DINNER PARTY INTEL: Shorter workdays | Pimp your tombstone
The topics you have to be able to discuss this week
1. Support for a six-hour workday
The Swedish city of Gothenburg let a group of nurses work six-hour workdays for a two-year period. Though the experiment ended this year, its results have led some to suggest that in the long-term, a shorter working day actually saves money. The nurses were less tired, took fewer sick days, had lower average blood pressure and provided a better quality service to the patients in their care. What’s not to like?
2. Pimp your tombstone
When Joe Mafela’s 6t living room tombstone was unveiled in March, his family — who said they wanted to reflect how he entertained South Africans throughout his life — may not have heard about a Slovenian innovation. A firm in that country has given tombstones a makeover by outfitting them with interactive screens that can show pictures and video. A prototype of a weather-proof and vandal-proof digital tombstone was recently set up at the Pobrezje cemetery outside Maribor.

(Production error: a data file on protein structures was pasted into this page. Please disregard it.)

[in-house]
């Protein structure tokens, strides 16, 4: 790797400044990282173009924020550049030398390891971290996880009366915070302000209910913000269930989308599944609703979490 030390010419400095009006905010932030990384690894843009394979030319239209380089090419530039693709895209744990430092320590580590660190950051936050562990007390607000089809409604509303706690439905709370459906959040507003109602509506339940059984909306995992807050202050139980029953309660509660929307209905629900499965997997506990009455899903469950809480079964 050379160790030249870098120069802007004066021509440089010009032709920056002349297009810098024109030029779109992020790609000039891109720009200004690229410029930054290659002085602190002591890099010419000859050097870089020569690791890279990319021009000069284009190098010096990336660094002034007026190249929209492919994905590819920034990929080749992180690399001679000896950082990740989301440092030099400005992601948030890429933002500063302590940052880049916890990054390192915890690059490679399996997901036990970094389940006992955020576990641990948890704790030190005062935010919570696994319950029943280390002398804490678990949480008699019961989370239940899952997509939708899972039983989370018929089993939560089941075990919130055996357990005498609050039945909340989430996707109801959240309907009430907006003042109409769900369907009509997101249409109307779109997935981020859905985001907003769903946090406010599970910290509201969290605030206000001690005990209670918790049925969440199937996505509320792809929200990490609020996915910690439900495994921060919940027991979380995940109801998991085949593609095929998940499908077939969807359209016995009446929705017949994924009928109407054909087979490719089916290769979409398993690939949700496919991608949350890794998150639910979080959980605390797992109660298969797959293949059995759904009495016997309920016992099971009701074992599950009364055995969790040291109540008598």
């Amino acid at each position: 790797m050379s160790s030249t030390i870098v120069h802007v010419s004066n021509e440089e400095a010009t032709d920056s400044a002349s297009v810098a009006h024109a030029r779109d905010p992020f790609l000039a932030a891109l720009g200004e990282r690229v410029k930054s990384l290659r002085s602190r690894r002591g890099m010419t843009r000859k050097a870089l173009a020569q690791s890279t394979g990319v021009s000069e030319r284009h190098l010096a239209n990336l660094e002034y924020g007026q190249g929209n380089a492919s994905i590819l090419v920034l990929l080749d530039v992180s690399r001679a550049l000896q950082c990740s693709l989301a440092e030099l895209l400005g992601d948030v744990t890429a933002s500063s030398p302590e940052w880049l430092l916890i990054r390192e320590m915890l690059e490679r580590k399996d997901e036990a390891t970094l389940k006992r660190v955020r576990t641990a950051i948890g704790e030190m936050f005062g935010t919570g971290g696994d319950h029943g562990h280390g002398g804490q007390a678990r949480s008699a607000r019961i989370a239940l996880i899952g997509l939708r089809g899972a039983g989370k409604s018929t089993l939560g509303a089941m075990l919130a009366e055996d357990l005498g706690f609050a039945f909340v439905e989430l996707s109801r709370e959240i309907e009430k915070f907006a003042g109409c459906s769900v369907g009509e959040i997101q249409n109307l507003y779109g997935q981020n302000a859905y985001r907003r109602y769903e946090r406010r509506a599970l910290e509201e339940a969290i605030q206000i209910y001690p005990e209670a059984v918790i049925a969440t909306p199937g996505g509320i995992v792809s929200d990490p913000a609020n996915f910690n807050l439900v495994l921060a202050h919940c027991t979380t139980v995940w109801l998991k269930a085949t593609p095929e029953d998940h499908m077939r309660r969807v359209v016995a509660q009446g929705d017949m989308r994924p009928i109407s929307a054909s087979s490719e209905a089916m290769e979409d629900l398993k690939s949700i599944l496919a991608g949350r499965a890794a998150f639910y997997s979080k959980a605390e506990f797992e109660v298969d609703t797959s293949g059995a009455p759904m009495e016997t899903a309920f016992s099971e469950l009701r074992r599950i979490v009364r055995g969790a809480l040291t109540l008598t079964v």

3. Gone soggy
Attempts to satisfy local consumers’ supposed hunger for a more Western lifestyle don’t always pan out. Reports from Bloomberg that a Chinese government-backed firm Bright Foods will sell cereal company Weetabix coincides with a global shift away from cereals. But its also an admission that making Western food appeal to Chinese consumers can be tough. Why would anyone who grew up on rice noodles, deep-fried dough sticks and rice porridge replace these hot meals with tasteless Weetabix?